• SGS Rawkstar Jessie 8.11.2014 at 7:10 am #

        Hey Tammy!

        You can start with a few and see how that works, if you would like. :)

  11. ESR 7.7.2014 at 6:44 am #

    First, I would like to say that I’m on day 7 of the green smoothie challenge and I am amazed at how energized I feel! I’ve pretty much cut out my caffeine, drinking more water and having a smoothie every morning and maybe in the afternoon for a snack. I’m not dragging during the day even after chasing a toddler around.

    That being said, I tried the piña colada smoothie today. I didn’t have any spinach on hand, plus had been eating it for the past week, so in order to “rotate” I bought arugula. Not loving it, but still got it down. I could eat spinach every day! But if I need to rotate, what would be the best leafy green with a mild taste like spinach? Romaine, I’m guessing? How do you feel about a spring mix?

    Thanks!!!

    • SGS Rawkstar Jessie 7.7.2014 at 8:30 am #

      Have you tried Baby Kale, ESR?

      • ESR 7.7.2014 at 4:17 pm #

        I might give it a try again but I thought I’d had it before and didn’t like it. Maybe it was just kale??? Anyway, went to the store again today and bought more spinach and some romaine. I tried the melon berry smoothie today and added unsalted almond butter for protein. Loved it. I’ve even managed to talk my hubby into letting me make one for him for breakfast tomorrow!

      • SGS Rawkstar Jessie 7.8.2014 at 5:09 am #

        Awesome ESR! Maybe try baby kale, it is a lot more mild than full grown kale. :)

  12. Sarah 7.6.2014 at 3:07 am #

    So if I eat all from one family, eg spinach, then beet greens, then spinach, etc. is that not considered rotating? Just making sure I’m following.

    • Beth 7.6.2014 at 8:09 am #

      Good questions Sarah. Following.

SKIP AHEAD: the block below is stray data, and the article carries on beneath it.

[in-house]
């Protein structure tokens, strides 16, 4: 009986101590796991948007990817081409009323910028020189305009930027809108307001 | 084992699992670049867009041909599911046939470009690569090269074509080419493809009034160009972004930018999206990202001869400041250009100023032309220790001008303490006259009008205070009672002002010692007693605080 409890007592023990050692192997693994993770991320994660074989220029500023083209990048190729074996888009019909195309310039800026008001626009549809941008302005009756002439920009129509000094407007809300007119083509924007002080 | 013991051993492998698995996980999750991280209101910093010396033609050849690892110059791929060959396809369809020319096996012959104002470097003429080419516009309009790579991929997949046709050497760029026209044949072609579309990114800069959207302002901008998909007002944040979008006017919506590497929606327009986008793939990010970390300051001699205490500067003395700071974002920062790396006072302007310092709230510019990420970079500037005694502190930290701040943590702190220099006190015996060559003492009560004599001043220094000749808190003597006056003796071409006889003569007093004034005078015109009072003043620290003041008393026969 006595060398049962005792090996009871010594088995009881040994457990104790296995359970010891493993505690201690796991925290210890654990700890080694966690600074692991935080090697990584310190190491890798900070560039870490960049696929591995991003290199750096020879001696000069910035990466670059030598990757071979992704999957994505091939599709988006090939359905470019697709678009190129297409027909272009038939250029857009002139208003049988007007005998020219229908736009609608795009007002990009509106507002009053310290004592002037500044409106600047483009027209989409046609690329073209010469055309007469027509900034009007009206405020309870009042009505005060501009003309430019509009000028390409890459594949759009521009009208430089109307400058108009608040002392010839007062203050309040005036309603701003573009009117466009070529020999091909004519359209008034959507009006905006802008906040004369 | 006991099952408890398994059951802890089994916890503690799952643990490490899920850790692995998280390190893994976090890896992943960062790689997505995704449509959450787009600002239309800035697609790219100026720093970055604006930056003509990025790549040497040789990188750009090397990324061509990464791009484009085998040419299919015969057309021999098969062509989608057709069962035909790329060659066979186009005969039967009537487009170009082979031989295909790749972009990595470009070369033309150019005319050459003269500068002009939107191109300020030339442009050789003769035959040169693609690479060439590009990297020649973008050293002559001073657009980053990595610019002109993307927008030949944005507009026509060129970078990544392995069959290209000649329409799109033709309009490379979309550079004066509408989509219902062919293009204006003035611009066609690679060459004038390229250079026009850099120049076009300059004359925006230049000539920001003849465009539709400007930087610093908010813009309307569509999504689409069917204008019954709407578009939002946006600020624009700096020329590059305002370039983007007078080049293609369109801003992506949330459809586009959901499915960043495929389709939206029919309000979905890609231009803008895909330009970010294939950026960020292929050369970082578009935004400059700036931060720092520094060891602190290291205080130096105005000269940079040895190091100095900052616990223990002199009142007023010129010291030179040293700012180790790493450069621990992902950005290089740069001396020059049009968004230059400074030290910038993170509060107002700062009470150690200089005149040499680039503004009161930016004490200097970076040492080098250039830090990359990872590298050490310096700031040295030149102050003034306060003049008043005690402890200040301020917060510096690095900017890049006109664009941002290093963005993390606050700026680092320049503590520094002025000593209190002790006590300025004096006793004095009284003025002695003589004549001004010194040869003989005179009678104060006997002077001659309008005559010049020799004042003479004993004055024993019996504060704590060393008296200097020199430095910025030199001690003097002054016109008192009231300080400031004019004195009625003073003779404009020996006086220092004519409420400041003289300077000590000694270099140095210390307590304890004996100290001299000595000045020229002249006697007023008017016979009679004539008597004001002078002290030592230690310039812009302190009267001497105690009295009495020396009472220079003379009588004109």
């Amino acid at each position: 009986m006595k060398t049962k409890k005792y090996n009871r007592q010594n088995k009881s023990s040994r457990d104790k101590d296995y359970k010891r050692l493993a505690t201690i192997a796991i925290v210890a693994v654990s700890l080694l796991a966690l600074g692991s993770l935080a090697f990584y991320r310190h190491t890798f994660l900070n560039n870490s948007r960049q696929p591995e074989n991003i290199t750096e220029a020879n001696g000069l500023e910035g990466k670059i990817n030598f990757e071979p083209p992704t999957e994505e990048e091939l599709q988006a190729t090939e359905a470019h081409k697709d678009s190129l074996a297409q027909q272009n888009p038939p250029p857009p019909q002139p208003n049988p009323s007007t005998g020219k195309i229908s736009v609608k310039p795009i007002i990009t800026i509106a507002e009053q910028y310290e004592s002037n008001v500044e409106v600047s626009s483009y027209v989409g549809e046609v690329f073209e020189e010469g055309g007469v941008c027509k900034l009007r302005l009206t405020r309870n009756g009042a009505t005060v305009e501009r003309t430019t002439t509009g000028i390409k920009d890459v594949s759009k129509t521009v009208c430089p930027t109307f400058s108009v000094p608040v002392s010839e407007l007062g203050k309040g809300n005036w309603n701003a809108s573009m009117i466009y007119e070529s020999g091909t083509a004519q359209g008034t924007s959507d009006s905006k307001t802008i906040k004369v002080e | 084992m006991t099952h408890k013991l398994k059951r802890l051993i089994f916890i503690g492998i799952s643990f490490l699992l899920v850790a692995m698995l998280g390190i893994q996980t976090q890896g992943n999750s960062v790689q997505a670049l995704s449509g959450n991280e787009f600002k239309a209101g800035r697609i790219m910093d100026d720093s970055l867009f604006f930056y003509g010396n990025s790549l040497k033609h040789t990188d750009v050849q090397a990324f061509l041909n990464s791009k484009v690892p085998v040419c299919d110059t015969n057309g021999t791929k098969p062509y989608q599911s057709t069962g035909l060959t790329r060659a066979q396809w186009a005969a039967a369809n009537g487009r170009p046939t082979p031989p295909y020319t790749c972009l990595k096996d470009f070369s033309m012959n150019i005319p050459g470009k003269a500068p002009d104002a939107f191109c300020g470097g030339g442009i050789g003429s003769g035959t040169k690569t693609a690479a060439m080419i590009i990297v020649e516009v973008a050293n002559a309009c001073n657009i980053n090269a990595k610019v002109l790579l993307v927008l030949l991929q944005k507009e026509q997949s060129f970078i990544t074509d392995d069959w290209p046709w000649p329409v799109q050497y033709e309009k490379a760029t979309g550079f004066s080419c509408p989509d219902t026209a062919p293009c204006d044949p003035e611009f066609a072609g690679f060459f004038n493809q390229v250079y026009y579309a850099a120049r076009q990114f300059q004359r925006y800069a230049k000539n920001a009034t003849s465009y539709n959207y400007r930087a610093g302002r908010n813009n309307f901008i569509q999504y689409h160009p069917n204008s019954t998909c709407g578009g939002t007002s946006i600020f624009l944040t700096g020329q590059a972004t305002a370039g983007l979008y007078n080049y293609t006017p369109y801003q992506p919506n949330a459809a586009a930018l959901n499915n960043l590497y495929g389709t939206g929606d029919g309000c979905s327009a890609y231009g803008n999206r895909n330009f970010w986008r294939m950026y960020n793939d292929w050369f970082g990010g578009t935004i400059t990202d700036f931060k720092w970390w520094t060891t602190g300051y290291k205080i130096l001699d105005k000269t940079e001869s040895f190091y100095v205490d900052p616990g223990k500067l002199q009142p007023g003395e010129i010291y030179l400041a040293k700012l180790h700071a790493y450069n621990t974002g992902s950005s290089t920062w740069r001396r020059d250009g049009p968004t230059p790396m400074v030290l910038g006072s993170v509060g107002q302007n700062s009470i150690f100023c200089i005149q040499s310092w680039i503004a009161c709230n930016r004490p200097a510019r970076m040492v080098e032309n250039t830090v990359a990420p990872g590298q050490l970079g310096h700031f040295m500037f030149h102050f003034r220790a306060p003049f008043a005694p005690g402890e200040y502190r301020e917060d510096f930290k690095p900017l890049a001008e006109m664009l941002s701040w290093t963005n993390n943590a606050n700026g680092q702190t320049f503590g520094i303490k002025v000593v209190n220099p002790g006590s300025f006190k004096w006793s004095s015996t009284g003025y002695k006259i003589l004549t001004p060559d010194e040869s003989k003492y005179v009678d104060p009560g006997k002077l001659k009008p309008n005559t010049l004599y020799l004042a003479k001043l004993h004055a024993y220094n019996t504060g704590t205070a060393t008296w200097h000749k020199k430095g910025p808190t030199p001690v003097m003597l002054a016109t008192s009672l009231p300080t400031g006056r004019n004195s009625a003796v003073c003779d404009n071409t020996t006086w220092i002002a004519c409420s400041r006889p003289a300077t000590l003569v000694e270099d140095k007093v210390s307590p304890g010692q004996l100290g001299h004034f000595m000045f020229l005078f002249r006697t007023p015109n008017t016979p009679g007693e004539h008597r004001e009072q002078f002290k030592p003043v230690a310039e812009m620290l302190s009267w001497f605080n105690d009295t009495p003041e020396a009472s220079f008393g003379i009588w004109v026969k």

• SGS Rawkstar Jessie 7.9.2014 at 5:21 am #

      Hi Sarah! That is correct. Try eating from different families of leafy greens. i.e. APIACEAE, ASTERACEAE, CRUCIFERS

      Hope that helps. :)

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  14. Christi 6.10.2014 at 4:12 am #

    Like the article. I started to eat much more healthy since last week. I eat 3 cups of veggies for lunch, about 2 green, green beans and broccoli or baby marrow. And one cup of carrot or yams. For dinner I will eat half of my plate with mixed leafy greens, and small piece of meat. But I read on the internet that spinach and kale block the absorption of calsium :( Now I don’t know if it’s such a good thing to eat so much spinach and kale every day.

    • SGS Rawkstar Dan 6.10.2014 at 1:31 pm #

      Hi Christi!
      Spinach and kale are great for your body. Could you give us the link where you read that they block calcium? We don’t normally eat leafy greens with EVERY meal, but they are great to have for one to two meals a day!

    • ghostaliaz 6.14.2014 at 6:23 am #

      Don’t believe that, Kale & spinach does not block the absorption of calcium or anything else for that matter. Don’t let anyone especially the medical industry or pharmaceutical companies stop you from eating greens or any veggies & fruits because, they keep making up rumors so people will stop eating healthy & start getting sick & then whats next? Purchasing there killer Prescription Medicines. Don’t believe the hype because they will say anything to make a sell. All Veggies,Fruit’s, nut’s & seeds aka(plant based diet) are the healthiest things on earth to eat & do not let anyone stop you from feeding your body healthy food like all veggies,fruit’s, nut’s & seeds. A plant based diet is the healthiest diet for any & every one’s body no matter what anyone lie’s & says. Do not believe them because all they want is for all of us to get sick, so they can sell us more & more killer prescription drugs &as far as I’m concerned they can keep all of there processed foods (Lab Foods), lab made drugs out of my body. Let thy food, be thy medicine. Eat to live, not live to eat people.